Conclusion

The widely used Illumina standard V3–V4 16S rRNA primers are not suitable for grapevine microbiota studies as they exhibit perfect match to the grapevine plastid 16S rRNA gene. We report a new pair of V3–V4 16S ribosomal RNA gene PCR primers which prevent the co-amplification of this gene region and used this primer pair to investigate the microbial community of 73 CG tissue samples collected from multiple distinct geographic regions. The CG microbial community is diverse and varies significantly across samples and vineyards.

Data Availability

Sequencing data generated from this study have been deposited into the NCBI Sequence Read Archive under the BioProject code PRJNA490446.

Author Contributions

HG, MS, and ES conceived the project, designed the experiments, and drafted the manuscript. ES, RF, SC, LK, AK, and TB collected the samples and performed the DNA extraction. HG performed the amplicon sequencing and conducted the bioinformatic analysis. All authors edited and contributed to the manuscript.

Funding

ES was supported by the National Research, Development and Innovation Office (NKFIH) grant no. K-115403 and by the GINOP grant no. 2.3.3-15-2016-00042. MS and AH acknowledge the College of Science and the Thomas H. Gosnell School of Life Sciences for ongoing support.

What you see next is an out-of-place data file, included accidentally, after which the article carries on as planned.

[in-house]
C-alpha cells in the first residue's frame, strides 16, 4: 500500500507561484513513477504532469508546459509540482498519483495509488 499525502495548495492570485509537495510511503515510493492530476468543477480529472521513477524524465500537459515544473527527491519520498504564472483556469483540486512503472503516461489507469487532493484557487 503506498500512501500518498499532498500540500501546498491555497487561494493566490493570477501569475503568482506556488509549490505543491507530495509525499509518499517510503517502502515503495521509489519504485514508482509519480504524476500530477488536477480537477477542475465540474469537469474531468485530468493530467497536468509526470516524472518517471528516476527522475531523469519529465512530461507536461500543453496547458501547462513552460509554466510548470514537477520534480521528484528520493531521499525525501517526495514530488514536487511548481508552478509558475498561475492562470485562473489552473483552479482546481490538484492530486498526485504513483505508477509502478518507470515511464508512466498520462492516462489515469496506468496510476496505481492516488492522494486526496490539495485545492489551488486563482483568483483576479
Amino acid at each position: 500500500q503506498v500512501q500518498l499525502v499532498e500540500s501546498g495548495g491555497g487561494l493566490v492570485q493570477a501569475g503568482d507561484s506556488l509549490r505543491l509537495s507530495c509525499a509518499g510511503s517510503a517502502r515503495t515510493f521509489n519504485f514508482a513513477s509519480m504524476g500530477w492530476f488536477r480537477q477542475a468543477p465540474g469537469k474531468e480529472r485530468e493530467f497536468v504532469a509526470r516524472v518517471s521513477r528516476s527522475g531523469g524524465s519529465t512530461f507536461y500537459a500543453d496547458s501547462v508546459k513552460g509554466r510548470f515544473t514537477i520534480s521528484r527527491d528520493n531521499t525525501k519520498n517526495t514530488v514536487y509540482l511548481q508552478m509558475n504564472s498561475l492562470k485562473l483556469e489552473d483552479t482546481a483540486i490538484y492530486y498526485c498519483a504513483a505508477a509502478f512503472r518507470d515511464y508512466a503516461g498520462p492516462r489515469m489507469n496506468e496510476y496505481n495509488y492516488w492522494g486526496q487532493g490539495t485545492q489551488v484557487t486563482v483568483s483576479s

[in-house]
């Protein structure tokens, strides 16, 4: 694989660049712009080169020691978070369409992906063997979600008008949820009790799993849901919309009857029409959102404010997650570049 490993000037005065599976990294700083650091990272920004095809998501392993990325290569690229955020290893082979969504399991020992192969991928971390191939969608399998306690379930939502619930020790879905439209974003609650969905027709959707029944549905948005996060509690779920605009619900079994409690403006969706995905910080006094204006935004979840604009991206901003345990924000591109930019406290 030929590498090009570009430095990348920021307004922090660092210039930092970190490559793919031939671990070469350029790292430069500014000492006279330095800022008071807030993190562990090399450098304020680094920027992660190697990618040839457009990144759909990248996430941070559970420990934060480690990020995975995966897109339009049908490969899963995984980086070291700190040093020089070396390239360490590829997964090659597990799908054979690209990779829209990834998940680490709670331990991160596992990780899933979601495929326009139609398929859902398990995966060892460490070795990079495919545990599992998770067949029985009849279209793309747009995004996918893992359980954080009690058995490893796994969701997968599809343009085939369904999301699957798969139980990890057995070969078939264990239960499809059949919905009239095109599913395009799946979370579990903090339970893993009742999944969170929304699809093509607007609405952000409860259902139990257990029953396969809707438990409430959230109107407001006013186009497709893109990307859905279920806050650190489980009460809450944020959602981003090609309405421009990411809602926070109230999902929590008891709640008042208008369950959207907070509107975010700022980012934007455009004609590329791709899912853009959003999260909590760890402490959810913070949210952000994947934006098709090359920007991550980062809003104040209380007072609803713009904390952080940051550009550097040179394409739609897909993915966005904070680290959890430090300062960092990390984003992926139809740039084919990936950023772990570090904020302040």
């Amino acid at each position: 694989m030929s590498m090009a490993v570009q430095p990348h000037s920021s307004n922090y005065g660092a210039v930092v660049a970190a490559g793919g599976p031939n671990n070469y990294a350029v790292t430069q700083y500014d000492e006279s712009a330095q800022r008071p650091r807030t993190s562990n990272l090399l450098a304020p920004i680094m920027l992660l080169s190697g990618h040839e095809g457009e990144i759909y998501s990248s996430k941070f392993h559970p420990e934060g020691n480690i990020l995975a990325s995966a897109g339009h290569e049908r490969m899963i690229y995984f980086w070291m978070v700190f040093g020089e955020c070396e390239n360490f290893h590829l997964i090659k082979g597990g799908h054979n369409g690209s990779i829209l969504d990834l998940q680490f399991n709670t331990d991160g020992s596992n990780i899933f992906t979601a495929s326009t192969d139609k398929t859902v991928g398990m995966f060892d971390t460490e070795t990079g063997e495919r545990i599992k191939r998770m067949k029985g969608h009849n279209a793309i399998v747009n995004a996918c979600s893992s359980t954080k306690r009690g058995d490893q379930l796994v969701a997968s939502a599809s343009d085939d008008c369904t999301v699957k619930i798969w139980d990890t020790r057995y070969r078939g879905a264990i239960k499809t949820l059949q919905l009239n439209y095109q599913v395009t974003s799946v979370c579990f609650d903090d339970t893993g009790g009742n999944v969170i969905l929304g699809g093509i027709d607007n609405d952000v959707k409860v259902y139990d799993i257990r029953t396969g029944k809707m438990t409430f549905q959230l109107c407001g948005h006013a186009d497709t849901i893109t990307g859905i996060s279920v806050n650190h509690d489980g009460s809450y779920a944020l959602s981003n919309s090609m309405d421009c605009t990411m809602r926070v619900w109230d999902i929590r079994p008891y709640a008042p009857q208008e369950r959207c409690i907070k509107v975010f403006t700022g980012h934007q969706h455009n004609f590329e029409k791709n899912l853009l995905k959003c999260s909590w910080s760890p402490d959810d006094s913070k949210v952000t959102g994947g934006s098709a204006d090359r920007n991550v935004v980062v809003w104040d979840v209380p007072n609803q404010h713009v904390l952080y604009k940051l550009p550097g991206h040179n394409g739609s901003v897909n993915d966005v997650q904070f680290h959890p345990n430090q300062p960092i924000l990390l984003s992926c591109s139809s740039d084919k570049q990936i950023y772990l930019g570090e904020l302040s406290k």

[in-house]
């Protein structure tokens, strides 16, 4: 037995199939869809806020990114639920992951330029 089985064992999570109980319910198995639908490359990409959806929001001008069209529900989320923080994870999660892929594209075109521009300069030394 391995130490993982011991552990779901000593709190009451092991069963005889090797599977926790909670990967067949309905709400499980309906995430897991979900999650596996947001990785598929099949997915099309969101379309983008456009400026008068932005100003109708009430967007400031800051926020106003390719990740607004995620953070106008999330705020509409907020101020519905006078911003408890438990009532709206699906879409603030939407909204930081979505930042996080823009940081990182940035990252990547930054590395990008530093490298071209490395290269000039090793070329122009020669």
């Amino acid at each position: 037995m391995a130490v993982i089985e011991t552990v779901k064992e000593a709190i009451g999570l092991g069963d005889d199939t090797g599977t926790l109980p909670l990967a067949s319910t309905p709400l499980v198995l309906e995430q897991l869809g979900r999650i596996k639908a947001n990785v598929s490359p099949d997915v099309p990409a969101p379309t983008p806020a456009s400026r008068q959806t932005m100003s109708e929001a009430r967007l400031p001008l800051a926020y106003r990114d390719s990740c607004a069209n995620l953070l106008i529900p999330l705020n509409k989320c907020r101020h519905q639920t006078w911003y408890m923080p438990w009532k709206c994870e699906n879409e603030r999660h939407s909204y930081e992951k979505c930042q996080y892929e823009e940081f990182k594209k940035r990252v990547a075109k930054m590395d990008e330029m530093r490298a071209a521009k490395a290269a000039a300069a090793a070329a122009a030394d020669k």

Conflict of Interest Statement

The authors declare that the research was conducted in the absence of any commercial or financial relationships that could be construed as a potential conflict of interest.

Acknowledgments

The authors are grateful to Dr. Terézia Dula (Eger, Hungary) for assistance in sample collection.

Supplementary Material

The Supplementary Material for this article can be found online at: https://www.frontiersin.org/articles/10.3389/fmicb.2019.01896/full#supplementary-material

TABLE S1 | Detailed metadata of crown gall tumors collected from different sites.

TABLE S2 | Raw count data of bacterial ASVs and their taxonomic classification.

TABLE S3 | Relative abundance (%) of bacterial ASVs and their taxonomic classification.

DATA S1 | DNA sequences of unfiltered ASVs in fasta format.

DATA S2 | DNA sequences of unfiltered OTUs in fasta format.

References